Newborn Kitten Care
During the first few weeks of life, a kitten's primary concerns are feeding, keeping warm, developing social skills and learning how to excrete on his own. In most cases, humans will simply watch the mother cat perform her duties. However, if the kitten in your care has been separated from his mother or if the mother cat has rejected her young or cannot produce enough milk, caring for him is up to you.
How Do I Feed a Newborn Kitten?
A mother cat's milk provides everything a kitten needs during the first four weeks of life. If you have newborn kittens who've been separated from their mother, consult with a veterinarian, shelter or experienced foster care giver who can help you find a new mother cat with a small litter-she may be able to nurse the orphaned babies. If you cannot find a foster mother, please consult with your veterinarian about the proper way to bottle-feed with a commercial milk replacer. Please do not offer regular cow's milk to cats of any age. It is not easily digestible and can cause diarrhea.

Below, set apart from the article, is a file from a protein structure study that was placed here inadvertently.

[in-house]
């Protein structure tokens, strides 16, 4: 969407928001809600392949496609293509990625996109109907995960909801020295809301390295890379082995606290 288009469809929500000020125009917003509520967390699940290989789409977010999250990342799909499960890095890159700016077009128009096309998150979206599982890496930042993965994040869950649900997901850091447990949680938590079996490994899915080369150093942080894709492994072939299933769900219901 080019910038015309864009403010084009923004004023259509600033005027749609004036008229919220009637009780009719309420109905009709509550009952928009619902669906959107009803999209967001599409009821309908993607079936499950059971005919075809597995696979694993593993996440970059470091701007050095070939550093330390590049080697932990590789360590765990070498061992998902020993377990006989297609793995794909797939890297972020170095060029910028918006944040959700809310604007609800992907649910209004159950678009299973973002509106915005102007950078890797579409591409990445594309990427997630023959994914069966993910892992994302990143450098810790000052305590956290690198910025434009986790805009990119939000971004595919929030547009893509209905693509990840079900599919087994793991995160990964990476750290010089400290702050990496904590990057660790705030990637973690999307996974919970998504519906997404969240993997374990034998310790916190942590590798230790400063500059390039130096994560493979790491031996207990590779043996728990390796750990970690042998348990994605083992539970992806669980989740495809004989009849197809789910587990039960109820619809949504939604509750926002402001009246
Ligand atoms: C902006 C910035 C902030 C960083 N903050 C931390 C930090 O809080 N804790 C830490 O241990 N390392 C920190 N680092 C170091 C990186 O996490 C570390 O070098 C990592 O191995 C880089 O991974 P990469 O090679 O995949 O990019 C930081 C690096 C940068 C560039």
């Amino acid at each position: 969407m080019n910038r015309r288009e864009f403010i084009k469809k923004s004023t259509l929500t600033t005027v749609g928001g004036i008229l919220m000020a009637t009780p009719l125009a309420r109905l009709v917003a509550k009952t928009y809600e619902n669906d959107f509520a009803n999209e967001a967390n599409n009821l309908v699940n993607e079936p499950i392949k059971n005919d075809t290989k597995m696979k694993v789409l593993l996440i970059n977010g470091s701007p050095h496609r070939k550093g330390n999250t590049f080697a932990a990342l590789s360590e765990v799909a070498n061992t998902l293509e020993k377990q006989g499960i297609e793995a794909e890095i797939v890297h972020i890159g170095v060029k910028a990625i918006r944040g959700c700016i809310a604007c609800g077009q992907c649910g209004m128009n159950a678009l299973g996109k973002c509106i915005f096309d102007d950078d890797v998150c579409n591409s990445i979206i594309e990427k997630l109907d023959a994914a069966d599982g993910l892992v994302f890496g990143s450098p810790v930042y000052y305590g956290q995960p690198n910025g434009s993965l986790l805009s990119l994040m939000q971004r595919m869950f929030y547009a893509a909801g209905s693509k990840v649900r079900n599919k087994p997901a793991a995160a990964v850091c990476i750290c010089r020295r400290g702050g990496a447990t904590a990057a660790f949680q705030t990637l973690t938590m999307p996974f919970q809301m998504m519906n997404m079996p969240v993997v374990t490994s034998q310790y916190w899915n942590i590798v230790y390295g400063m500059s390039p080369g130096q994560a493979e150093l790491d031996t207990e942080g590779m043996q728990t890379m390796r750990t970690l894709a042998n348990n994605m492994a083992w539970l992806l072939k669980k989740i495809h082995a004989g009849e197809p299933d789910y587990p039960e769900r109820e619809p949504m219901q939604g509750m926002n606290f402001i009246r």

What Do Kittens Eat Besides Milk?
When the orphaned kittens are three to four weeks old, begin to offer milk replacer in a shallow bowl, then introduce a moist, easily chewable diet. You can make gruel from warmed milk replacer and a high-quality dry or canned kitten food. Serve it in a shallow bowl and feed the kittens several times each day. By five weeks old, they should be getting used to their new diet. By six to seven weeks old, they should be able to chew dry food and you'll no longer need to moisten it.
Kittens need large amounts of energy-about two to three times that of an adult cat. About 30 percent of their total energy should come from protein. Make sure the food you offer is specifically formulated for kittens.
How Often Should a Kitten Eat?
The following is a general eating schedule for newborns and young cats: